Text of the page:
Fingerprints first form before we are even born. Their shape is dependent partly on genetics, and partly on random patterning processes. Because they are partly determined by random development, no two are alike-- not even on one hand! The answer to your question, then, is that we do not have the same fingerprint on each finger.
This can make things difficult for police who are trying to solve a crime. When they find fingerprints at a crime scene, they often need to figure out which finger left each print so that they don't have to look at all ten fingerprints for each suspect. The police have experts who are very good at doing this, though.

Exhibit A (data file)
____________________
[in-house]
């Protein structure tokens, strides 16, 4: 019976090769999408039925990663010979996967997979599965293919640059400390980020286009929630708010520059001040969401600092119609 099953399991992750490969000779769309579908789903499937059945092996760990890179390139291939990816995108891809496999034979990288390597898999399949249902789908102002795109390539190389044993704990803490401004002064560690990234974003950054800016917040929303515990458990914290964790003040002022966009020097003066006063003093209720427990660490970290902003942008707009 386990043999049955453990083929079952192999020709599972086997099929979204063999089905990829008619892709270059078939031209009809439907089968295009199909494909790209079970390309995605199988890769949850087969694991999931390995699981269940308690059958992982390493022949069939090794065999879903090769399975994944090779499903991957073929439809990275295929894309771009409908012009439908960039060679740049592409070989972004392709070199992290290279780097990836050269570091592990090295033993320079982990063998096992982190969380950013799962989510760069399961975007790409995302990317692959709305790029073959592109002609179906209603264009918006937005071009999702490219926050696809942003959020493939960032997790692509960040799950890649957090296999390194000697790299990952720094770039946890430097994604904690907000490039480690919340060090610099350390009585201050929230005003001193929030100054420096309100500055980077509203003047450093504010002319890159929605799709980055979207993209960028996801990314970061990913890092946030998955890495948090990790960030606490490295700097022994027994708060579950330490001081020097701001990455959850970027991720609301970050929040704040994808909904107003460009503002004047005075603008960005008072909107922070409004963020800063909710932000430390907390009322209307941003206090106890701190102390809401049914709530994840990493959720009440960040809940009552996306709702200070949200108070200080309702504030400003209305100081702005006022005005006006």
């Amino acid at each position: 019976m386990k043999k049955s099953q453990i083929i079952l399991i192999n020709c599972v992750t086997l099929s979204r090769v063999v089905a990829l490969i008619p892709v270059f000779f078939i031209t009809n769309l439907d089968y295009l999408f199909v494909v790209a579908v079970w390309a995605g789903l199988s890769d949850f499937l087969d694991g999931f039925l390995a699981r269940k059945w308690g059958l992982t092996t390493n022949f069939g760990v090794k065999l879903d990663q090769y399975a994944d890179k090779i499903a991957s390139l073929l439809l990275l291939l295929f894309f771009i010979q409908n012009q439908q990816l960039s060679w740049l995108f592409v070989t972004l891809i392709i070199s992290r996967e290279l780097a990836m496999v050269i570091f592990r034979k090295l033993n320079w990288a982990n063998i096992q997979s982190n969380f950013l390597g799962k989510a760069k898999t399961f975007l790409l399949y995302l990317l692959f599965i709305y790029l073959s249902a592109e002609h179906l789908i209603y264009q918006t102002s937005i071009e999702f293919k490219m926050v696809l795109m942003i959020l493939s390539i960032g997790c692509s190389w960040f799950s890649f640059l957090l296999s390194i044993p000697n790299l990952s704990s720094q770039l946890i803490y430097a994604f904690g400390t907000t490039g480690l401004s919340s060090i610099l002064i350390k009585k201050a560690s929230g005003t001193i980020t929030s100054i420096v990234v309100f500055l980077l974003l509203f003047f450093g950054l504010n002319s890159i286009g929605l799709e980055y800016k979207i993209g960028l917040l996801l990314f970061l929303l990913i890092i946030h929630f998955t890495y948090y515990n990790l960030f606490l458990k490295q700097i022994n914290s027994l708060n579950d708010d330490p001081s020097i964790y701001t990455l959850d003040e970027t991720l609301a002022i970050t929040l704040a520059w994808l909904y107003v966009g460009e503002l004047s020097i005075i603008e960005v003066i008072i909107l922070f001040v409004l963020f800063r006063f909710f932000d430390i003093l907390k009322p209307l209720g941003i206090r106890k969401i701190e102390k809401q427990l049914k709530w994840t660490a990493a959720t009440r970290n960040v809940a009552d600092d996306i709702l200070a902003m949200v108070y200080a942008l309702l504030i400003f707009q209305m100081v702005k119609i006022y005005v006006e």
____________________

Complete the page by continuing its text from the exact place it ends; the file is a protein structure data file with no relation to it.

Look at your own fingertips under a magnifying glass. Pick one of your fingers, and carefully examine the pattern of the fingerprint. Try to find one distinctive mark or shape that's easy to remember, like a particular loop or whorl. Now look at the fingerprint from a different finger. If you compare them, you will probably see that although they might be similar, they are not identical! This is why fingerprints are such a good way of identifying people. Nobody has the same fingerprints you do-- and even each of your fingers is unique!
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